“I am trying to represent design through drawing. I have always drawn things to a high degree of detail. That is not an ideological position I hold on drawing but is rather an expression of my desire to design and by extension to build. This has often been mistaken as a fetish I have for drawing: of drawing for drawing’s sake, for the love of drawing. Never. Never. Yes, I love making a beautiful, well-crafted drawing, but I love it only because of the amount of information a precise drawing provides.”
Neil Denari was born in 1957 in Fort Worth, Texas. He received his undergraduate education at the University of Houston and pursued his Master’s degree at Harvard University. While at Harvard Denari was influenced by Paul Rotterdam who was serving as a lecturer in visual studies. Denari claims Rotterdam to be one of his most influential teachers at Harvard. After graduating from Harvard in 1982, Denari traveled to Paris and worked as a technical intern with Aerospatiale Helicoptres for five months. During his time in Europe, Denari took time to study Le Corbusier’s work. In 1983 he moved back to the United States and worked as a senior designer at James Polshek and Partners, and it was during his time there that Denari grew a presence at Columbia University. Polshek was serving as dean at Columbia at the time and would invite Denari to sit on reviews, and after three years of working with Polshek Denari was offered a studio.
At 29 Denari was the youngest member of the “40 Architects under 40” list. Two years later, in 1988, he moved to Los Angeles and began teaching at Sci-Arc, where he served as director from 1997 to 2002. A pivotal point in Denari’s career was in 1990 when he accepted a position to teach in Tokyo at Shibaura Institute of Technology. Denari speaks of cultural influences during his time in Japan: “I just let the Japanese obsession with the new and the technological wash over me and chance what I was thinking. The influence was not theoretical but more cultural.” Denari then moved back to Los Angeles and continued teaching and working at his practice, Cor-Tex Architecture (later Neil M. Denari Architects), which he established in Los Angeles in 1988. Since his time in Japan, Denari has published two works: Interrupted Projections, 1996, and Gyroscopic Horizons, 1999. Denari continues the work at his practice in Los Angeles while serving as a tenured professor in the Architecture and Urban Design Department at UCLA.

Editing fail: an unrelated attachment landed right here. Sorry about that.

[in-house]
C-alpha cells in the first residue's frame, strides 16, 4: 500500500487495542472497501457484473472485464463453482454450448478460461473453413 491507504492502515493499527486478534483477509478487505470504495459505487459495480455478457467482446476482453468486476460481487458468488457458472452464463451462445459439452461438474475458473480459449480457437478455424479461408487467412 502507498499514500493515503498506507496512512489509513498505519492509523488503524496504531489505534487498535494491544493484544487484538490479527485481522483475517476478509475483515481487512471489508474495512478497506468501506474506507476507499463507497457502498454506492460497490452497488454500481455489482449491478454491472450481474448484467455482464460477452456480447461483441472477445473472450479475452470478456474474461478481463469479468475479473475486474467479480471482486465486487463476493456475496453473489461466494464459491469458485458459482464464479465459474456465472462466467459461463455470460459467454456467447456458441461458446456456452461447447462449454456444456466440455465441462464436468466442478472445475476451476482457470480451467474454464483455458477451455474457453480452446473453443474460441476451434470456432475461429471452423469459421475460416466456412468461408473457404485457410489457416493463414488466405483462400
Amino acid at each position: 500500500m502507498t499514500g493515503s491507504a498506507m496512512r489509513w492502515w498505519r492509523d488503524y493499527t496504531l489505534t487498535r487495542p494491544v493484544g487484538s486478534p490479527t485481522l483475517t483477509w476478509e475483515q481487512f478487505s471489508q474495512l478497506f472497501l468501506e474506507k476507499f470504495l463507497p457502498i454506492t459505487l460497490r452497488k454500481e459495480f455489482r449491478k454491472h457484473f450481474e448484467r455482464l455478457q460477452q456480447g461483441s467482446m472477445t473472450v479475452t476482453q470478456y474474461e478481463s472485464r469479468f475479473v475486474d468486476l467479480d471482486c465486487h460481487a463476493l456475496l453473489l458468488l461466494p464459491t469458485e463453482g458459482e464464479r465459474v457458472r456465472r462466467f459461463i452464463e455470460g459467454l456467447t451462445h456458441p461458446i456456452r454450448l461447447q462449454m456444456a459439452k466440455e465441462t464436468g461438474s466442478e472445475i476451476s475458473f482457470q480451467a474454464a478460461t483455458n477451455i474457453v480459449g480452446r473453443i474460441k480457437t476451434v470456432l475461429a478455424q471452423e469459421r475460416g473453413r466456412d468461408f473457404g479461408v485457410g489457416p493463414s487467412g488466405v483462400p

Early in his career Denari entered many competitions and thus produced a large body of highly theoretical work relating to the topic of “machine architecture.” During this time he designed such objects as entropy machines and “Floating Illuminators.” Denari’s interests later “shifted from the narrowly focused machine reference to the broad and open possibilities of cultural conditions not yet coded with an architectural symbol.”
With this change in ideology Neil Denari became principally concerned with issues of the dynamic relationship between architecture and technology, which has been made manifest in a variety of ways as technology is constantly and rapidly changing. These changes are all part of the larger phenomena – globalization. The relationship naturally brings up the discourse of representation in architecture and how it is affected by the development of technology.
The confluence of these two topics – the relationship of architecture to technology and “machine architecture” – brings up the issue of representation. For Denari drawing was merely a means to an end. His drawings were the two dimensional representations of his fully real and three dimensional designs. The drawings were in no way meant to be a piece of art or beauty; rather, they only served the purpose to convey the precision and detail necessary to speak to an architectural – that is three dimensional – conception of space.
At first glance Denari’s work seems to move towards a more tectonic language from his early to his later work. An analysis of his signature fillet reveals a distinct association of this curvature with specific moments in his drawings and, thus, designs. His use of the fillet is highly intentional. In his design for Details Design Studio in 1993 it is clear that it is the spatial envelope that is articulated with this signature fillet, while the structural elements remain rigid and orthogonal. Moving to a later work Umetnostna Galerija, 2010, it becomes clear that the articulation of the building envelope is articulated with this fillet. In his section the fillet is most prominent at moments where light is being cut into the space, and moments of structural reveal show a highly orthogonal and rigid system. In his first ground up project, HL23, Neil Denari seems to shift from filleting the building envelope to filleting the structural system, but upon closer inspection, one realizes that in fact the conception of the fillet as envelope articulation comes full circle. Denari’s signature fillet reveals itself in the High Line building as a fritted pattern on the façade glass. Marc Simmons of Front, the consulting firm for the building envelope, noted that, in fact, the structure is rigid and orthogonal. Denari remains true to his signature. For him, the fillet serves as a geometry of enclosure.